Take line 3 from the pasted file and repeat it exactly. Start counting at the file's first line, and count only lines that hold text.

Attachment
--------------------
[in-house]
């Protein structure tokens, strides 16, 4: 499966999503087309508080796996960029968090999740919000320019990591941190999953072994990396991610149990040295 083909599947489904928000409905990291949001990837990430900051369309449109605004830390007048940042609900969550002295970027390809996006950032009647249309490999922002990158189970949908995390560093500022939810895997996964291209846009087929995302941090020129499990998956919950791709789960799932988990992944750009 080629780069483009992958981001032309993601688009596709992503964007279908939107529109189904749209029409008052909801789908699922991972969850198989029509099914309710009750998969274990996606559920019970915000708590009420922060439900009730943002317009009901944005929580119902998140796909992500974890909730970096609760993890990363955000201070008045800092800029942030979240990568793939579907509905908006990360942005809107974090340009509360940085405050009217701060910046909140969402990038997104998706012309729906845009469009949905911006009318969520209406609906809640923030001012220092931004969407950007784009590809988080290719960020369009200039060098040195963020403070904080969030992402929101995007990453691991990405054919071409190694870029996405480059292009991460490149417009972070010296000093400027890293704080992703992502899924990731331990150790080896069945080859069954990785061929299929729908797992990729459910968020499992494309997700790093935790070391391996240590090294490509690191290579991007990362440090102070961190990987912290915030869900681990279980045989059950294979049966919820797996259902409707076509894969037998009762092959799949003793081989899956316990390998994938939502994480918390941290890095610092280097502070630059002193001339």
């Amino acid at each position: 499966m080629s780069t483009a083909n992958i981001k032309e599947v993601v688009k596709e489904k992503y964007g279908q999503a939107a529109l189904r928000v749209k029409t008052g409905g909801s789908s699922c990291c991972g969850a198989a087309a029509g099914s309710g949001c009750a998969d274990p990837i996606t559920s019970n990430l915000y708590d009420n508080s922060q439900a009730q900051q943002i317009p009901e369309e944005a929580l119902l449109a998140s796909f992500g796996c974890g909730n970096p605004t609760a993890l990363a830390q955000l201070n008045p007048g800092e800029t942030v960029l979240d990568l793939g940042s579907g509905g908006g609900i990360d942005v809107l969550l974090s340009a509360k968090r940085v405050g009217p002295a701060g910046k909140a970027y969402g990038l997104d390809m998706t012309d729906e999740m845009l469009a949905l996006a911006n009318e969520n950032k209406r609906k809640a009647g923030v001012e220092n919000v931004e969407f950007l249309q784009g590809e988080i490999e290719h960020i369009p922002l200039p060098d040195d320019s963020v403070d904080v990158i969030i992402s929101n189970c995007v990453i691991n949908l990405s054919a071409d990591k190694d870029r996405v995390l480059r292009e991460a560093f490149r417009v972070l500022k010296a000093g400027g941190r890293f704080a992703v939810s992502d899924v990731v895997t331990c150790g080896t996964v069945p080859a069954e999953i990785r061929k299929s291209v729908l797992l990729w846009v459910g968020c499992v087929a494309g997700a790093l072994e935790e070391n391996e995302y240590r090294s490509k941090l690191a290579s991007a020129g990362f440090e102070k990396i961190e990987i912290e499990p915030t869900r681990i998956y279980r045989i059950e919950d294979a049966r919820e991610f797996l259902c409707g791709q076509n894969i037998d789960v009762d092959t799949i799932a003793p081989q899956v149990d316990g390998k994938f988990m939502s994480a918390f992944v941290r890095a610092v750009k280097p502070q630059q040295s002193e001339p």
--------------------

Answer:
């Amino acid at each position: 499966m080629s780069t483009a083909n992958i981001k032309e599947v993601v688009k596709e489904k992503y964007g279908q999503a939107a529109l189904r928000v749209k029409t008052g409905g909801s789908s699922c990291c991972g969850a198989a087309a029509g099914s309710g949001c009750a998969d274990p990837i996606t559920s019970n990430l915000y708590d009420n508080s922060q439900a009730q900051q943002i317009p009901e369309e944005a929580l119902l449109a998140s796909f992500g796996c974890g909730n970096p605004t609760a993890l990363a830390q955000l201070n008045p007048g800092e800029t942030v960029l979240d990568l793939g940042s579907g509905g908006g609900i990360d942005v809107l969550l974090s340009a509360k968090r940085v405050g009217p002295a701060g910046k909140a970027y969402g990038l997104d390809m998706t012309d729906e999740m845009l469009a949905l996006a911006n009318e969520n950032k209406r609906k809640a009647g923030v001012e220092n919000v931004e969407f950007l249309q784009g590809e988080i490999e290719h960020i369009p922002l200039p060098d040195d320019s963020v403070d904080v990158i969030i992402s929101n189970c995007v990453i691991n949908l990405s054919a071409d990591k190694d870029r996405v995390l480059r292009e991460a560093f490149r417009v972070l500022k010296a000093g400027g941190r890293f704080a992703v939810s992502d899924v990731v895997t331990c150790g080896t996964v069945p080859a069954e999953i990785r061929k299929s291209v729908l797992l990729w846009v459910g968020c499992v087929a494309g997700a790093l072994e935790e070391n391996e995302y240590r090294s490509k941090l690191a290579s991007a020129g990362f440090e102070k990396i961190e990987i912290e499990p915030t869900r681990i998956y279980r045989i059950e919950d294979a049966r919820e991610f797996l259902c409707g791709q076509n894969i037998d789960v009762d092959t799949i799932a003793p081989q899956v149990d316990g390998k994938f988990m939502s994480a918390f992944v941290r890095a610092v750009k280097p502070q630059q040295s002193e001339p």